Press release

Focus on phonics vindicated by results

Phonics check results show 120,000 more children on track to become excellent readers.

Student writing

One hundred and twenty thousand more children are now on track to become excellent readers as a result of the government’s focus on phonics, vindicating reforms to transform the way young people learn to read.

Schools Minister Nick Gibb said the results show the focus on phonics is ensuring more children are becoming “confident, inquisitive and fluent readers”.

The minister said the introduction of the phonics check in 2012 helped to replace “ineffective methods” of teaching that meant children were being “denied the joy of reading”.

Today’s figures show that 3 years on from the introduction of the phonics reading check, 120,000 more children are now on track to become excellent readers.

Phonics is an internationally proven method of teaching reading by giving children the building blocks they need to decode words. The check, given to all pupils in year 1, ensures pupils are making the right progress in learning to read and allows teachers to identify those in danger of falling behind.

Schools Minister Nick Gibb said:

Today’s results demonstrate the effectiveness of the government’s continued focus on phonics as the primary way of helping young people to read.

For years, children were being denied the joy of becoming fluent readers because of a reliance on teaching methods that failed too many children. We will continue to challenge those local authorities whose phonics results are below the levels achieved elsewhere.

The evidence is clear that the systematic teaching of phonics is the most effective way to help children master the basics of reading so they can go on to become confident, inquisitive and fluent readers.

Today’s figures show that for 2015:

  • the proportion of 6-year-olds achieving the expected standard has risen by 19 percentage points since 2012 to 77% (nearly 490,000 pupils), equivalent to 120,000 more children doing well, based on the 2015 cohort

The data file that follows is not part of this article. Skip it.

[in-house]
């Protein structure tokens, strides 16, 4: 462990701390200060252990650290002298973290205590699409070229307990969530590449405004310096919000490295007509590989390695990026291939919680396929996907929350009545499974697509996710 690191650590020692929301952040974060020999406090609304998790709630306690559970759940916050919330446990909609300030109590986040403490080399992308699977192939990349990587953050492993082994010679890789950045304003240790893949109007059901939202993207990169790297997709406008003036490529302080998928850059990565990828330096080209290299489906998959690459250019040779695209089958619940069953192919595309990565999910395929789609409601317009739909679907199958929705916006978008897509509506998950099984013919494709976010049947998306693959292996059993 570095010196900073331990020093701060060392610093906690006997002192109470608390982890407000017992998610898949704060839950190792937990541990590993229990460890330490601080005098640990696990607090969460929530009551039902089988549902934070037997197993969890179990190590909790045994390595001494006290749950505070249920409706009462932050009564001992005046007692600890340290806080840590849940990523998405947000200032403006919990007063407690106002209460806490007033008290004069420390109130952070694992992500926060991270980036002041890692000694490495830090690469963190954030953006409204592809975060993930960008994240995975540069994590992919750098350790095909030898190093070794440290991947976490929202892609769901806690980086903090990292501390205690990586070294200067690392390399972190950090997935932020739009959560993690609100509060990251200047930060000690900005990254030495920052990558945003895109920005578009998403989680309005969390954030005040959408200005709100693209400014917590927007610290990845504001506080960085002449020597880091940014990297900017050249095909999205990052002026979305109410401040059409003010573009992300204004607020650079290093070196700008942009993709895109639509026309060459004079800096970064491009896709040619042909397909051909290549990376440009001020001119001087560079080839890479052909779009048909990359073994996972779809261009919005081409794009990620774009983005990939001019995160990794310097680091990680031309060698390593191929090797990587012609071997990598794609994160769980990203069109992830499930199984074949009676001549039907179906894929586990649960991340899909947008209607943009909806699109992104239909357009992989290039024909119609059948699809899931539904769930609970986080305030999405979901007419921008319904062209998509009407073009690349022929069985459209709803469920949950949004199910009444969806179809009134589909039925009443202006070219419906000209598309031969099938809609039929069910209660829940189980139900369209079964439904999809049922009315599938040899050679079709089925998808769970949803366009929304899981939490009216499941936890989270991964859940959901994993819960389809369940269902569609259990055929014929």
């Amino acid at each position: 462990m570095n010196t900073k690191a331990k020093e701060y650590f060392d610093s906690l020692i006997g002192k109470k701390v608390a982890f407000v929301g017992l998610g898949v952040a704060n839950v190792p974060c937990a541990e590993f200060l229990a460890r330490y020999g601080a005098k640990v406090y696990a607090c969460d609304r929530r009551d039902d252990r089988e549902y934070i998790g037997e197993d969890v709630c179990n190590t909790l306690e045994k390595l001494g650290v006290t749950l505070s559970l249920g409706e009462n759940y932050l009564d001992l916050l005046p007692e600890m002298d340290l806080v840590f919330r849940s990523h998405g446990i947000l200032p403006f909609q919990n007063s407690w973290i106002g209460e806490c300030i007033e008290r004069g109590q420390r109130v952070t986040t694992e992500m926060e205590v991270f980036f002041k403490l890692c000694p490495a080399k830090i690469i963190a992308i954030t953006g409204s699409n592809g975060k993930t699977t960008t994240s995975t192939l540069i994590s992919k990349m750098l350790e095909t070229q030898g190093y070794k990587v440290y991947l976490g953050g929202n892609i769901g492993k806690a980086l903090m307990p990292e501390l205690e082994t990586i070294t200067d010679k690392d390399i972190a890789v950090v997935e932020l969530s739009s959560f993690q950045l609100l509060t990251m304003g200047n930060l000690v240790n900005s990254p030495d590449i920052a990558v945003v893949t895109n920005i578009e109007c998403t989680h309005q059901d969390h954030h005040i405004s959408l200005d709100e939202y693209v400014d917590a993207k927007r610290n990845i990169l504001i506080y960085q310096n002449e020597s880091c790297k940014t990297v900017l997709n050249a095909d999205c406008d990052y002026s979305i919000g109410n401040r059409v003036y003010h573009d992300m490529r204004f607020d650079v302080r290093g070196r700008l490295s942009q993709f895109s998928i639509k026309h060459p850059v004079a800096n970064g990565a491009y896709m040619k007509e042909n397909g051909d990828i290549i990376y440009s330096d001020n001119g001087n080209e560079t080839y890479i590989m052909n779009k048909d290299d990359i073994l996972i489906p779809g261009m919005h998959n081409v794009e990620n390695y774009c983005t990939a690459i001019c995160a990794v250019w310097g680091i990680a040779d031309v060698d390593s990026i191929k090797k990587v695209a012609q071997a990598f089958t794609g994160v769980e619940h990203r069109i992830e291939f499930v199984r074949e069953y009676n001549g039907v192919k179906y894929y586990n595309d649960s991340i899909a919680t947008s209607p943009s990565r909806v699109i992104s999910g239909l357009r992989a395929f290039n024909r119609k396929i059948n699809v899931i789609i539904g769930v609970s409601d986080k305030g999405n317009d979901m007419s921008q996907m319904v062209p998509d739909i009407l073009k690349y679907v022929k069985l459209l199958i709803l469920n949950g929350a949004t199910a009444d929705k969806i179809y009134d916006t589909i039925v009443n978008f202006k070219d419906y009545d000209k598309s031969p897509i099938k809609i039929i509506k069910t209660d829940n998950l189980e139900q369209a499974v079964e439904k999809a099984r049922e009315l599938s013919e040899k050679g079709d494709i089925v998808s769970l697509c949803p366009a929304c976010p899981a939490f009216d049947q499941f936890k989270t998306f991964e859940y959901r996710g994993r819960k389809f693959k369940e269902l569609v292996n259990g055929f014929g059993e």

• the proportion of 6-year-olds achieving the expected standard rose by more than 3 percentage points, equivalent to more than 16,000 additional children in just 1 year
  • the gap between pupils eligible for free school meals and their peers achieving the expected level has closed by 2 percentage points since 2012

In line with the government commitment to ensuring every child is able to reach their potential, Schools Minister Nick Gibb will be challenging local authorities with the poorest results in the latest phonics check results to swiftly demonstrate how they plan to improve.

Alongside the introduction of the check in 2012, the government made more than £20 million available for schools to buy and develop resources for teaching phonics.

Those who do not reach the threshold in the light-touch check are given extra reading help by their teachers so they catch up early in their school career, before it is too late.

Today’s figures show that the proportion of pupils reaching the expected phonics standard a year later at age 7 has also increased, meaning those having to retake the check are benefiting from increased support from teachers. Nine out of 10 children now have a firm grasp of phonics by age 7.

Figures also published today show a rise in 7-year-olds fulfilling their potential in key stage 1 reading tests:

  • the proportion of pupils achieving the expected level (level 2) or above has increased from 85% in 2010 to 90% in 2015 - a rise of approximately 37,000 pupils (based on 2015 cohort numbers)
  • the proportion achieving level 3 or above has increased from 26% in 2010 to 32% - a rise of over 40,000 pupils (based on 2015 cohort numbers)

The worst 10 local authorities for phonics results:

Local authority Percentage achieving expected standard of phonic decoding
Nottingham 69.5%
Peterborough 69.8%
Wakefield 70.1%
Doncaster 70.3%
Derby 70.3%
Liverpool 70.7%
Bury 70.8%
Oldham 71.2%
Middlesbrough 71.2%
Tameside 71.5%

The top 10 areas for phonics results are:

Local authority Percentage achieving expected standard of phonic decoding
Richmond-upon-Thames 86.5%
Kensington and Chelsea 84.3%
Lewisham 83.4%
Wandsworth 83.3%
Newham 83.1%
Greenwich 83.0%
Harrow 82.8%
Bromley 82.7%
Bexley 82.4%
Darlington 82.3%

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Published 24 September 2015